- The Washington Times - Monday, January 22, 2007

MOSCOW

Agence France-Presse

Russian Foreign Mini-ster Sergey Lavrov criticized last week an Estonian law that would allow the removal from Tallinn of a Soviet memorial seen by Russians as marking victory in World War II but by many Estonians as a symbol of occupation.

The Estonian law allowing the removal of the bronze soldier from its position in the city center also was denounced by members of Russia’s lower house of parliament, the Duma, who are promoting a draft law for sanctions against Estonia.

“We consider the decision blasphemous, dictated by motives that have nothing to do with preserving history. … It’s necessary to ensure the preservation of these monuments in the places where they were erected,” Mr. Lavrov was quoted by RIA Novosti news agency as saying.

The dispute reflects deep-seated differences between Russia and the Baltic states — Estonia, Latvia and Lithuania — which were independent between the two world wars, then occupied briefly by Nazi Germany and absorbed by the Soviet Union at the end of World War II.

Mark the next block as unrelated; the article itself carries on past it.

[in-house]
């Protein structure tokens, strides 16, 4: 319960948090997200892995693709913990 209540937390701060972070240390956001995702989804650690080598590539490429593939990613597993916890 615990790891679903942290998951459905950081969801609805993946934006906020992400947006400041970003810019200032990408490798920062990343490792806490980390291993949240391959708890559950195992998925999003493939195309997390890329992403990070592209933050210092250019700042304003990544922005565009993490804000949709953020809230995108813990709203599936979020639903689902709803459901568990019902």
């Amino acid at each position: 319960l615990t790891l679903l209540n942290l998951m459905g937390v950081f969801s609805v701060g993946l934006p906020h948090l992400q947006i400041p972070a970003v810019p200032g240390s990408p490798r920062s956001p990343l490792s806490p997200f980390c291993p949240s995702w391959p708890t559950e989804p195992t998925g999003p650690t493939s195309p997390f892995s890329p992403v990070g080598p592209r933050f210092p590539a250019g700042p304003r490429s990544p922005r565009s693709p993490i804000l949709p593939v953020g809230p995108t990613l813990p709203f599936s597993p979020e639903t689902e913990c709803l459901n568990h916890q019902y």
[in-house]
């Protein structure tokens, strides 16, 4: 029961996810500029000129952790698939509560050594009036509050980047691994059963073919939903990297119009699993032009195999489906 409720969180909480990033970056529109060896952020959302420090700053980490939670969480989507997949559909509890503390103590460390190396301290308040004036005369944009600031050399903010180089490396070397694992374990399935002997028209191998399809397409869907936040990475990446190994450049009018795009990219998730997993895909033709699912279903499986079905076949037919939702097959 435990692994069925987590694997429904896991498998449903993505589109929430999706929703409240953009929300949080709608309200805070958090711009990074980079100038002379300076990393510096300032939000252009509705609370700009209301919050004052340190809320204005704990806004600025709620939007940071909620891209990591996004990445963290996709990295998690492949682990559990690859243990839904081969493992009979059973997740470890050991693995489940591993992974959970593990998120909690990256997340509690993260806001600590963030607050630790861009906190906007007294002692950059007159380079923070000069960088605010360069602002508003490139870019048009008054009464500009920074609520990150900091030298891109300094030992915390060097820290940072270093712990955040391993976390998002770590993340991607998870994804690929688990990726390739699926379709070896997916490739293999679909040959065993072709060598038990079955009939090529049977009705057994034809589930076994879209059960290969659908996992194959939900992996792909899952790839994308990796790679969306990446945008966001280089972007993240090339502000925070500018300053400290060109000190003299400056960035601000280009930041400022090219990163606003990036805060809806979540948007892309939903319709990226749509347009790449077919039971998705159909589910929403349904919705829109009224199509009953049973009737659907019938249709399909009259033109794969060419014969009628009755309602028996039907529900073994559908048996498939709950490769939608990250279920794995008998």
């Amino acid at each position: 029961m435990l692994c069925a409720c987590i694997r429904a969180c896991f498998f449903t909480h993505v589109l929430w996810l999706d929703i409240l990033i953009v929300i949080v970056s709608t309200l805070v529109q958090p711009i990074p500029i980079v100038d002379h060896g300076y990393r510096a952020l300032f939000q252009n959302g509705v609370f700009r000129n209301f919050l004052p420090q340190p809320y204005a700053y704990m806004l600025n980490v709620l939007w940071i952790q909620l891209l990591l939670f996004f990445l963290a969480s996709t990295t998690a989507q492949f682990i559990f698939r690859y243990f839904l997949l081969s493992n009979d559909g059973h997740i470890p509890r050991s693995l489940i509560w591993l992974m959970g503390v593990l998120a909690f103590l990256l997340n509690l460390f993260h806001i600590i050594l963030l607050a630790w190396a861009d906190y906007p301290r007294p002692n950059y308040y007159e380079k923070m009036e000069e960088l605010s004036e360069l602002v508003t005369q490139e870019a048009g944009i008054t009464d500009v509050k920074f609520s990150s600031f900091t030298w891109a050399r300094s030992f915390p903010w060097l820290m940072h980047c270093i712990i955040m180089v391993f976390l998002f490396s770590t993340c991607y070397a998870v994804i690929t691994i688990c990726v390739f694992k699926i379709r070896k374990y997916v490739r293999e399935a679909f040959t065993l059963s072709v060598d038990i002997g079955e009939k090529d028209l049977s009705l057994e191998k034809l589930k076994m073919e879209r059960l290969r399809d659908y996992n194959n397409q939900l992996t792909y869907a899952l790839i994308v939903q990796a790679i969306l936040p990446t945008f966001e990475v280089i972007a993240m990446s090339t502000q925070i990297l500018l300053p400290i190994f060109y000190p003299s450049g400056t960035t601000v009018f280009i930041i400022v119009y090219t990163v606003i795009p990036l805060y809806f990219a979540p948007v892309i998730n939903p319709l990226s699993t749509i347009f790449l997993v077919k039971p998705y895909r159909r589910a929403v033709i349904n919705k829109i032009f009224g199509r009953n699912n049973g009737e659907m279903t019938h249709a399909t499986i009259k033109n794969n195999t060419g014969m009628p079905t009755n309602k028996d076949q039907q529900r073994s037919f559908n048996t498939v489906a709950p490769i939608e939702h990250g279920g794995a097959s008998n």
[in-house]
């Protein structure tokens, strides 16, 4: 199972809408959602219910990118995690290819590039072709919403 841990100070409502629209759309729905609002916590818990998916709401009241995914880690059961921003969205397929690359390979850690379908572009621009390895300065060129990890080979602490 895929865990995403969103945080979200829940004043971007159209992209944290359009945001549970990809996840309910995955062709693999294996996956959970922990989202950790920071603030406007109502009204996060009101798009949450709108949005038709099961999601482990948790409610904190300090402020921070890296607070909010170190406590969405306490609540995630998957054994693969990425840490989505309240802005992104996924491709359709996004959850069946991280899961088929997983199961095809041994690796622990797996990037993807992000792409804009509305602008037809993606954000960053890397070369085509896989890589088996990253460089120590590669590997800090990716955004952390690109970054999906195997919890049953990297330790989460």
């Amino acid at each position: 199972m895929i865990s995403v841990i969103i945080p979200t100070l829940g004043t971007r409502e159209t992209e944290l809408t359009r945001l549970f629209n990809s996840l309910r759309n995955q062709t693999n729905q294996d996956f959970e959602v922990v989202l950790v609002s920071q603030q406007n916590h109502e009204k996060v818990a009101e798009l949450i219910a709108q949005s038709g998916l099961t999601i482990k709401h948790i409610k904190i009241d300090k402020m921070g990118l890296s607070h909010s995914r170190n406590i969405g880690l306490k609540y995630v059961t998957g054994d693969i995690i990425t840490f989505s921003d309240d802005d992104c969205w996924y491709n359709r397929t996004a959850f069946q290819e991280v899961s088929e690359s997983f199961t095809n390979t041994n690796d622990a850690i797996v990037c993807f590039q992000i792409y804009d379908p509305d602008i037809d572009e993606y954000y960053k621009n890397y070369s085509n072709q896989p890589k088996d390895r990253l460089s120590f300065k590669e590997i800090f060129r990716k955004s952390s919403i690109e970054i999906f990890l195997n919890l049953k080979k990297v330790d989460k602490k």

Russian campaigners think that remains of Soviet soldiers may be buried beneath the statue.

The Baltic states, which joined the European Union and NATO in 2004, say that the end of World War II ushered in a long period of Soviet occupation during which tens of thousands died in deportations to Siberia and other remote regions.

But Valentin Varennikov, a Duma member from the Rodina party, said at a press conference: “Millions gave their lives for the honor and independence of our homeland, fighting to free Europe from occupation and to liquidate the real threat of fascism. … Today this is forgotten by some politicians, and above all the Estonian parliament.”

Communist parliament member Yuly Kvitsinsky said tough sanctions should be implemented in response to such “provocative acts” and said it is hopeless to expect Western help, because the European Union and NATO are intent on expansion.

“European structures want to cement the results of the collapse of the Soviet Union, and possibly extend NATO and the EU further to the east,” Mr. Kvitsinsky said.

The Russian military officer responsible for World War II graves, Alexander Kirillin, also spoke out, alluding to suspicions that Russian soldiers are buried under the statue.

“One shouldn’t fight against the most defenseless people: the war dead. They can’t raise their voices to defend themselves and should be defended by the state,” he added.

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